MS in Telecommunication

Metropolitan College’s Master of Science (MS) in Telecommunication program integrates knowledge of the computer science, engineering, managerial, and legal aspects of networking and telecommunications. The program is designed to provide knowledge and critical skills essential for success in this rapidly expanding field. Program participants gain the following advantages:

  • A solid knowledge of the basic networking technologies, systems, and services
  • The ability to compare networking and telecommunication products and services
  • The ability to manage complex telecommunication projects

Admissions Information

Prerequisite courses or evidence of proficiency in these areas must accompany the application to the program. If college-level credit courses are not in evidence, the department will determine what prerequisite courses must be completed in addition to the graduate degree requirements. Students claiming equivalent proficiency in the prerequisite courses from non-academic sources must take an examination to demonstrate such proficiency.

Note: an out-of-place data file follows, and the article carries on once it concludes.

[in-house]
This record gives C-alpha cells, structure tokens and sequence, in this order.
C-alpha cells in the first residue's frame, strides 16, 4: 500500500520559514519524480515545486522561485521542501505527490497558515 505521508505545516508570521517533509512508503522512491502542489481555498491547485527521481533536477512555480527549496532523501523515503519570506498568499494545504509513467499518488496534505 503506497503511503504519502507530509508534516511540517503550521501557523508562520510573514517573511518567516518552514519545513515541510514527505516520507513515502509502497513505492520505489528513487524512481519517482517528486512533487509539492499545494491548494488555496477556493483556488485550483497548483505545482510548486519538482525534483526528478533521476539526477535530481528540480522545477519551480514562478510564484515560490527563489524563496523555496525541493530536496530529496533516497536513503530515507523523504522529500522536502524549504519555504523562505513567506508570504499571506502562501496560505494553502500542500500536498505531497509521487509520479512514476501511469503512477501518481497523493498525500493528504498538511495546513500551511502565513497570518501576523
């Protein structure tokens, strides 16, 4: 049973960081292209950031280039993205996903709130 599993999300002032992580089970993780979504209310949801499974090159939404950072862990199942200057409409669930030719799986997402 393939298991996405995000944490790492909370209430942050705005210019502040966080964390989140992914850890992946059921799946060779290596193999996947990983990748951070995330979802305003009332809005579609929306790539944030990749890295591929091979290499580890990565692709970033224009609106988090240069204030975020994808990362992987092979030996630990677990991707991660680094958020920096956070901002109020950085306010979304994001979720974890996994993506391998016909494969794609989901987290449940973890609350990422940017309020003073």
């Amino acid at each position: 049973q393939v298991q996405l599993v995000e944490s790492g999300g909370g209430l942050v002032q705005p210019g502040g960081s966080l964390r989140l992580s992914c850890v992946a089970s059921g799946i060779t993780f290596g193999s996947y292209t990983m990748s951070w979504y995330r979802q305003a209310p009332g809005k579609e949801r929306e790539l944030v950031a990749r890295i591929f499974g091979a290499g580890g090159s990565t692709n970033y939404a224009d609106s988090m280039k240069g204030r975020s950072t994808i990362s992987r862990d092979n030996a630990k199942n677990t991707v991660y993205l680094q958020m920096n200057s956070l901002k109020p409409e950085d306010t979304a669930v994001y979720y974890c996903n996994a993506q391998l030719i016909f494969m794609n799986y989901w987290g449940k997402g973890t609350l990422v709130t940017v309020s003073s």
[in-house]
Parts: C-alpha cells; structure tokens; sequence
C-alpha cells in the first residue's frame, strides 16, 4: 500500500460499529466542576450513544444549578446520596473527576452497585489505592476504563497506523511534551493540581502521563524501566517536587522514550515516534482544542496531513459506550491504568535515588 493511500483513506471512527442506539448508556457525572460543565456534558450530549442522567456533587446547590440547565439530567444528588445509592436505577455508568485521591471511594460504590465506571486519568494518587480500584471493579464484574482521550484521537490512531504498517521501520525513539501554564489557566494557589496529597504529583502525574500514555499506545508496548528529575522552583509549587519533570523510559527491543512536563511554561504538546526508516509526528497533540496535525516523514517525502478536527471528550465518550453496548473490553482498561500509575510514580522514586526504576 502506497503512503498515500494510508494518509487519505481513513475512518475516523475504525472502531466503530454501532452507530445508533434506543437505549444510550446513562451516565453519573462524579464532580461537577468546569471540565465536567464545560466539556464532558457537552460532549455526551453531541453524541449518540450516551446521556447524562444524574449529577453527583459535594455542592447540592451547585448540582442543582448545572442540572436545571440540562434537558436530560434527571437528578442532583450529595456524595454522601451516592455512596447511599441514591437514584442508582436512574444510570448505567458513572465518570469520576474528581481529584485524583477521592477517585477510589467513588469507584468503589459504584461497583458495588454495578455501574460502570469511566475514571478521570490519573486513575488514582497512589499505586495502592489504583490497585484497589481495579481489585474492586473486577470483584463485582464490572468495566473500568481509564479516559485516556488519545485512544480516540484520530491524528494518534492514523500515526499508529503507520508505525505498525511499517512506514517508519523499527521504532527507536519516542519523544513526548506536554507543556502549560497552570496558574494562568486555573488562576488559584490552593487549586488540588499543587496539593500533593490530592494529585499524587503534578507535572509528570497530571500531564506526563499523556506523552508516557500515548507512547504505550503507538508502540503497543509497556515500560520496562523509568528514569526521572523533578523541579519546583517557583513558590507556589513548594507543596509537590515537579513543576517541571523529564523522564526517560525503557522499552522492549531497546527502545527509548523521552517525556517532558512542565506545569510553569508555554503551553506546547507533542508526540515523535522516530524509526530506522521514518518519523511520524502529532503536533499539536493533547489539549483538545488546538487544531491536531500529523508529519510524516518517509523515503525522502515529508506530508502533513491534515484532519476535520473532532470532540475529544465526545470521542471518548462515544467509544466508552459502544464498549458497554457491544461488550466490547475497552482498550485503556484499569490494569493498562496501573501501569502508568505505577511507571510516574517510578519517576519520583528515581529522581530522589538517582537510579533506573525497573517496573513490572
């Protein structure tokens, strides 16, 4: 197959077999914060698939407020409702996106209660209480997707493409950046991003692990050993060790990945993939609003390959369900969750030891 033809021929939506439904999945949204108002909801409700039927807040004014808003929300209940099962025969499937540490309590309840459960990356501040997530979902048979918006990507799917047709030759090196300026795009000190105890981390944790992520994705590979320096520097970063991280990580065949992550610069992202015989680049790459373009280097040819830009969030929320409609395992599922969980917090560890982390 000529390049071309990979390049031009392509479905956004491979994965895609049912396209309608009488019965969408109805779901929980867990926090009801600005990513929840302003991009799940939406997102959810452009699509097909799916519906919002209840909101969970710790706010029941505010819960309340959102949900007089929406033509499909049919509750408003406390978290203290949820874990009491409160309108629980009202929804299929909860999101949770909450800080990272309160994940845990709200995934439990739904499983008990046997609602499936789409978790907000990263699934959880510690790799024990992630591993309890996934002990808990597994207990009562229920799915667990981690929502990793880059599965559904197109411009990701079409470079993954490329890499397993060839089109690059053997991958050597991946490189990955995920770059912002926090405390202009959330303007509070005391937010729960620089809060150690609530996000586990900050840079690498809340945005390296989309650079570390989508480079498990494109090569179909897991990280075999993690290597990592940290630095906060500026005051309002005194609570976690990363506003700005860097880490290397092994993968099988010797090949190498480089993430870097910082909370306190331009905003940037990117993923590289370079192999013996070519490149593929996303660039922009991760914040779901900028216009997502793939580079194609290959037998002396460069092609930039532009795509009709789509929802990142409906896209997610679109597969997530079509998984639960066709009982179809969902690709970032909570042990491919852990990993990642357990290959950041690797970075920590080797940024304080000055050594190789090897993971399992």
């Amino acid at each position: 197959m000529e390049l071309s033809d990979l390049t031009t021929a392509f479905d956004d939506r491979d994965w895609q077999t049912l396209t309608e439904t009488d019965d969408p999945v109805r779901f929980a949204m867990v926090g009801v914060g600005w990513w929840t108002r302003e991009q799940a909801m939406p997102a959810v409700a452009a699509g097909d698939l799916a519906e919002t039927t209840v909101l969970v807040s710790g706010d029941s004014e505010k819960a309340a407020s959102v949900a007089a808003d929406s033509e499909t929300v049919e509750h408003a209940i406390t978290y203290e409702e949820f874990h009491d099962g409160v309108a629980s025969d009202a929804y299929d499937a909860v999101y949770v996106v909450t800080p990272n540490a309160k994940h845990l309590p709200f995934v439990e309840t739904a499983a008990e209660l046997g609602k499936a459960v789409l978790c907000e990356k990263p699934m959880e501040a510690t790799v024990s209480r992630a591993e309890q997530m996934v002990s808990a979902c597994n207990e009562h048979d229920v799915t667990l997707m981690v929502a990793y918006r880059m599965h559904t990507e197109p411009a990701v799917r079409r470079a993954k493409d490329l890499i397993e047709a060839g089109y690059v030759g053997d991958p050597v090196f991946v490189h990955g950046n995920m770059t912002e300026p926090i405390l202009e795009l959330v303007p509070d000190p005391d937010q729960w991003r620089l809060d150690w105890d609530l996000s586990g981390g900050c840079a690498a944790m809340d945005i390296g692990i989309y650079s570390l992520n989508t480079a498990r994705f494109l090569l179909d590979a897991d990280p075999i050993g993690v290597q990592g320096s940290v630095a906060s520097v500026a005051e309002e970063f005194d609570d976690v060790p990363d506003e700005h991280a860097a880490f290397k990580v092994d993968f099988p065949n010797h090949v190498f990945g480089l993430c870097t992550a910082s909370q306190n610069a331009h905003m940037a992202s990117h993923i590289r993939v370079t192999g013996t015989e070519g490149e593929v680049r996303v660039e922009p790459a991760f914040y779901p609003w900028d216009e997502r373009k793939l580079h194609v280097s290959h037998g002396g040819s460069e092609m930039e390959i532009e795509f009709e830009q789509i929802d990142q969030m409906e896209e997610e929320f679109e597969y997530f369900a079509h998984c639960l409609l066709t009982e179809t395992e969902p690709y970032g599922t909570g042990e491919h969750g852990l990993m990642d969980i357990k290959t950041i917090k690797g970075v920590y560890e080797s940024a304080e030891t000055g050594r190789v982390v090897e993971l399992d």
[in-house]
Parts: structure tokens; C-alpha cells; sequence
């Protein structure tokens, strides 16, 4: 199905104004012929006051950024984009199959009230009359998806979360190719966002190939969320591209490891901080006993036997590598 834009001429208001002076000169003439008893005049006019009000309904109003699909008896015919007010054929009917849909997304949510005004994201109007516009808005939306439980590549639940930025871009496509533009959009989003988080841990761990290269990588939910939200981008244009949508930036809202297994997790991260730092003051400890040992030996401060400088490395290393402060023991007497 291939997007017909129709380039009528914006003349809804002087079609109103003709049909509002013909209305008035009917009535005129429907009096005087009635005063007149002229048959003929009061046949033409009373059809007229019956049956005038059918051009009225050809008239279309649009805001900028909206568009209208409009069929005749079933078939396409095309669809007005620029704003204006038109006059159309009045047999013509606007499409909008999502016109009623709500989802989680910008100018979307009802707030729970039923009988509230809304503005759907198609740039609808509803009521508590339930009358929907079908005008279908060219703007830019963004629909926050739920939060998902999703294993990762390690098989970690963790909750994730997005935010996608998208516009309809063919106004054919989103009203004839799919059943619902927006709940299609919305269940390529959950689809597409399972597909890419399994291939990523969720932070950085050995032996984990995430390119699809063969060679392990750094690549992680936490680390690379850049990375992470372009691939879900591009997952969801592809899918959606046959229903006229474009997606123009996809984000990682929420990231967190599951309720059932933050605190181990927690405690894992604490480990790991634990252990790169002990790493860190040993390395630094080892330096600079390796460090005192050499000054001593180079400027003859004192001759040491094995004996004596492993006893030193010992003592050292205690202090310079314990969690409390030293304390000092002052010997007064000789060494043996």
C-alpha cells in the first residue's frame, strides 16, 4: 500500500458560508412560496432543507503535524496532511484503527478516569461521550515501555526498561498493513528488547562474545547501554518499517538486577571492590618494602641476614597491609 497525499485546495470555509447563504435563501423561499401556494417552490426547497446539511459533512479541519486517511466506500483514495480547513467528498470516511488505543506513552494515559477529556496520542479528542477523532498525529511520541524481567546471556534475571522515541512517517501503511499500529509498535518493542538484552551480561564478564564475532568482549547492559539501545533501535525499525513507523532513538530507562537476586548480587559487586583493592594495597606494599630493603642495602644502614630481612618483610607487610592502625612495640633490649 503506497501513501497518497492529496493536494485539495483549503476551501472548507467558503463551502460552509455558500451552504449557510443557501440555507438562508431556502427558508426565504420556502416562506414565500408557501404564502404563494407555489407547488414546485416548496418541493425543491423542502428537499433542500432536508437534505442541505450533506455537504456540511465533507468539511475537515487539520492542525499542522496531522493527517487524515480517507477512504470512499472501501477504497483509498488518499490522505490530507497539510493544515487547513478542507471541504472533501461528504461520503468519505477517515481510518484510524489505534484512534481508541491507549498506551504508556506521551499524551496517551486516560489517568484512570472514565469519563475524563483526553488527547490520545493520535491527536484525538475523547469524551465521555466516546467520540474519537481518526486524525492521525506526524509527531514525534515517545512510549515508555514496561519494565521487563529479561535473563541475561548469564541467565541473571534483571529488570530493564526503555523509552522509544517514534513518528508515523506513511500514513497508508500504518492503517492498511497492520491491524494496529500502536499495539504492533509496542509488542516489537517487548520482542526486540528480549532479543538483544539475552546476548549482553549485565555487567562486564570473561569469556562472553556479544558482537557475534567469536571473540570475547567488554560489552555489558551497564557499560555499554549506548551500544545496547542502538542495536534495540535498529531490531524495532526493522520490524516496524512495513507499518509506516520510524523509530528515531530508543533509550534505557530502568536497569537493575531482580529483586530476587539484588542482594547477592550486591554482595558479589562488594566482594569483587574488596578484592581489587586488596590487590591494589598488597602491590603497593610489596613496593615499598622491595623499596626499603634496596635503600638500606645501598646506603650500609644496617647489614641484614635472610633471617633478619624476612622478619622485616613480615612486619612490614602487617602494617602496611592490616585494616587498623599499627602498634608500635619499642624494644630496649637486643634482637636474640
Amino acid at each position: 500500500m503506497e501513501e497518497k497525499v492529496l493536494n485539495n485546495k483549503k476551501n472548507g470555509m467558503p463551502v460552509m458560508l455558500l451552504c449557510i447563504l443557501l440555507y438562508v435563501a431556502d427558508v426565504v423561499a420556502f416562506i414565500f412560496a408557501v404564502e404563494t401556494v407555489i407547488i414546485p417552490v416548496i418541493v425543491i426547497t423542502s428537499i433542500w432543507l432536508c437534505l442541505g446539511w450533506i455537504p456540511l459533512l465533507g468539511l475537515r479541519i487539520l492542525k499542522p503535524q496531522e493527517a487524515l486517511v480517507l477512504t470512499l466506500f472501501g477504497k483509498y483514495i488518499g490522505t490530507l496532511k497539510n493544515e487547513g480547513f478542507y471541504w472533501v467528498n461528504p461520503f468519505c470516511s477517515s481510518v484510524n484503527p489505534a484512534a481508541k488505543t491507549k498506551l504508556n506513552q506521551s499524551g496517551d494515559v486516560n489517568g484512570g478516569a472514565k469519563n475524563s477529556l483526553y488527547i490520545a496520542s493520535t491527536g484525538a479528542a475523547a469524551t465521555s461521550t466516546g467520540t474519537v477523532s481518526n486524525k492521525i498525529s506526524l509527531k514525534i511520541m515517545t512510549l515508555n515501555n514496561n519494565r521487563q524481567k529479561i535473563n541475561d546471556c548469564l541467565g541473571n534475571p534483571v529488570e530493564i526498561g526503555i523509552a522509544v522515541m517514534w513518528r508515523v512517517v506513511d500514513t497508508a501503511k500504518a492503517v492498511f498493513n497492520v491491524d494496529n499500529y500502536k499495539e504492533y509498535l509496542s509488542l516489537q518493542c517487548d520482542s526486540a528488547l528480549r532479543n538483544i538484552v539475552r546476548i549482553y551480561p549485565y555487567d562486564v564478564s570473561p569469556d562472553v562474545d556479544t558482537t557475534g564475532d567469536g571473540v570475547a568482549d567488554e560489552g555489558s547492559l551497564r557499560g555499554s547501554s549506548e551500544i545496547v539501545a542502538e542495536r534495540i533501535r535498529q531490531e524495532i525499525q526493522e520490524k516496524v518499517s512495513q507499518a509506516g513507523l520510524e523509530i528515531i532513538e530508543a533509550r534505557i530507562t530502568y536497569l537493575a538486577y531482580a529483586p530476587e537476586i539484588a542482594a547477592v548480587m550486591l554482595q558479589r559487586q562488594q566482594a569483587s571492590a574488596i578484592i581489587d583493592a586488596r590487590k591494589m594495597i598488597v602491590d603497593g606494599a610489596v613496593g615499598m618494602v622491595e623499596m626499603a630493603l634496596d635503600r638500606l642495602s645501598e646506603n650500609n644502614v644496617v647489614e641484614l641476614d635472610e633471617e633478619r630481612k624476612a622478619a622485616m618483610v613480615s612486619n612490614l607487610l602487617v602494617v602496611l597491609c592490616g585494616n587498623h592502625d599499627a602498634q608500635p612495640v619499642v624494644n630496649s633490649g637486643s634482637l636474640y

The Application for Graduate Admission can be completed online and requires the following:

  • Official transcripts of previous academic work
  • Three letters of recommendation
  • A personal statement
  • A résumé
  • A $80 application fee

A maximum of two graduate-level courses (8 credits) taken at Metropolitan College before acceptance into the program may be applied toward the degree.

Minimum passing grade for a course in the graduate program is C (2.0), but an average grade of B (3.0) must be maintained to be in good academic standing and satisfy the degree requirements.

Prerequisites

Applicants to the program are required to have a baccalaureate degree from a regionally accredited institution and proficiency in the following areas:

  • MET CS 201 Introduction to Programming
  • MET CS 231 Programming with C++ or MET CS 232 Programming with Java
  • MET CS 472 Computer Architecture

Degree Requirements